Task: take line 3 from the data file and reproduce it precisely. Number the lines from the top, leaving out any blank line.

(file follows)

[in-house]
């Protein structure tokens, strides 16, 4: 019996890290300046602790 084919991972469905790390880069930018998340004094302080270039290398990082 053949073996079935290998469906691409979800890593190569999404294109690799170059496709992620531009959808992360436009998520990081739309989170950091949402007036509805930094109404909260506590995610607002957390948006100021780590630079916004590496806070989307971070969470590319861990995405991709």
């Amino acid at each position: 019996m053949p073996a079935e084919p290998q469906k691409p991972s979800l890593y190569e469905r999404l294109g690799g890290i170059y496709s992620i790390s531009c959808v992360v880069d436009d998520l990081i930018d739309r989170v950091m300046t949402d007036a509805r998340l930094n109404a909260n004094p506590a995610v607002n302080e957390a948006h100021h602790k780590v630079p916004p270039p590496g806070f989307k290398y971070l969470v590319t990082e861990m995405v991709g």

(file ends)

């Amino acid at each position: 019996m053949p073996a079935e084919p290998q469906k691409p991972s979800l890593y190569e469905r999404l294109g690799g890290i170059y496709s992620i790390s531009c959808v992360v880069d436009d998520l990081i930018d739309r989170v950091m300046t949402d007036a509805r998340l930094n109404a909260n004094p506590a995610v607002n302080e957390a948006h100021h602790k780590v630079p916004p270039p590496g806070f989307k290398y971070l969470v590319t990082e861990m995405v991709g």